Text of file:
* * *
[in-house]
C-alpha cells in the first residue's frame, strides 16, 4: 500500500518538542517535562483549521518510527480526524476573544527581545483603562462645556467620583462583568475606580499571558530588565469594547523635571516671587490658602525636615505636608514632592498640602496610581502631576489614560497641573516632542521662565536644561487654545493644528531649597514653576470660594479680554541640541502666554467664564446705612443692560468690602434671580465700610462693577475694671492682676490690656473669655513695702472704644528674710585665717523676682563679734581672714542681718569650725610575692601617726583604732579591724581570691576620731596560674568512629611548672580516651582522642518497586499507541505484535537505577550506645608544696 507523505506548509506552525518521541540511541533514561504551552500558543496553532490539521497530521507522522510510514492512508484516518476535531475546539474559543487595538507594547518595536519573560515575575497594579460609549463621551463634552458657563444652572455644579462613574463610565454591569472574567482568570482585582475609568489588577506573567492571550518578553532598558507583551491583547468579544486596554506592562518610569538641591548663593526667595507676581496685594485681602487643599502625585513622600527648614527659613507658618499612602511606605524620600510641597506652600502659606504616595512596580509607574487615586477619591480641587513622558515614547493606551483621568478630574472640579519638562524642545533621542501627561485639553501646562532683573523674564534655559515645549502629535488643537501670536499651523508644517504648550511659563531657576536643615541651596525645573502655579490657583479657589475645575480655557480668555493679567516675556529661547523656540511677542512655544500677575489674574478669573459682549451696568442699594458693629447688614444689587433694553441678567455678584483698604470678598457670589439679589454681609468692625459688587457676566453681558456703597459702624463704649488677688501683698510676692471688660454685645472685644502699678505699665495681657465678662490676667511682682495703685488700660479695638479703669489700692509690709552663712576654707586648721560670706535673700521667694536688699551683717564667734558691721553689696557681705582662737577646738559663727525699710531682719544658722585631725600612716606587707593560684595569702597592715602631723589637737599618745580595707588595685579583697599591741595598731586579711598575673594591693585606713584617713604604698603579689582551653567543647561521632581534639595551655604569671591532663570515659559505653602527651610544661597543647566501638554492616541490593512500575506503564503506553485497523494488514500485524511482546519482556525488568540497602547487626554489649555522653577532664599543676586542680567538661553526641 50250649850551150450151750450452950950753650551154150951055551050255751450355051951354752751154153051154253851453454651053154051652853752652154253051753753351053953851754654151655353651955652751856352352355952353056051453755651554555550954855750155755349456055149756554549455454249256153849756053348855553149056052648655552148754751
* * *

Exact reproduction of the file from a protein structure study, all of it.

[in-house]
C-alpha cells in the first residue's frame, strides 16, 4: 500500500518538542517535562483549521518510527480526524476573544527581545483603562462645556467620583462583568475606580499571558530588565469594547523635571516671587490658602525636615505636608514632592498640602496610581502631576489614560497641573516632542521662565536644561487654545493644528531649597514653576470660594479680554541640541502666554467664564446705612443692560468690602434671580465700610462693577475694671492682676490690656473669655513695702472704644528674710585665717523676682563679734581672714542681718569650725610575692601617726583604732579591724581570691576620731596560674568512629611548672580516651582522642518497586499507541505484535537505577550506645608544696 507523505506548509506552525518521541540511541533514561504551552500558543496553532490539521497530521507522522510510514492512508484516518476535531475546539474559543487595538507594547518595536519573560515575575497594579460609549463621551463634552458657563444652572455644579462613574463610565454591569472574567482568570482585582475609568489588577506573567492571550518578553532598558507583551491583547468579544486596554506592562518610569538641591548663593526667595507676581496685594485681602487643599502625585513622600527648614527659613507658618499612602511606605524620600510641597506652600502659606504616595512596580509607574487615586477619591480641587513622558515614547493606551483621568478630574472640579519638562524642545533621542501627561485639553501646562532683573523674564534655559515645549502629535488643537501670536499651523508644517504648550511659563531657576536643615541651596525645573502655579490657583479657589475645575480655557480668555493679567516675556529661547523656540511677542512655544500677575489674574478669573459682549451696568442699594458693629447688614444689587433694553441678567455678584483698604470678598457670589439679589454681609468692625459688587457676566453681558456703597459702624463704649488677688501683698510676692471688660454685645472685644502699678505699665495681657465678662490676667511682682495703685488700660479695638479703669489700692509690709552663712576654707586648721560670706535673700521667694536688699551683717564667734558691721553689696557681705582662737577646738559663727525699710531682719544658722585631725600612716606587707593560684595569702597592715602631723589637737599618745580595707588595685579583697599591741595598731586579711598575673594591693585606713584617713604604698603579689582551653567543647561521632581534639595551655604569671591532663570515659559505653602527651610544661597543647566501638554492616541490593512500575506503564503506553485497523494488514500485524511482546519482556525488568540497602547487626554489649555522653577532664599543676586542680567538661553526641 50250649850551150450151750450452950950753650551154150951055551050255751450355051951354752751154153051154253851453454651053154051652853752652154253051753753351053953851754654151655353651955652751856352352355952353056051453755651554555550954855750155755349456055149756554549455454249256153849756053348855553149056052648655552148754751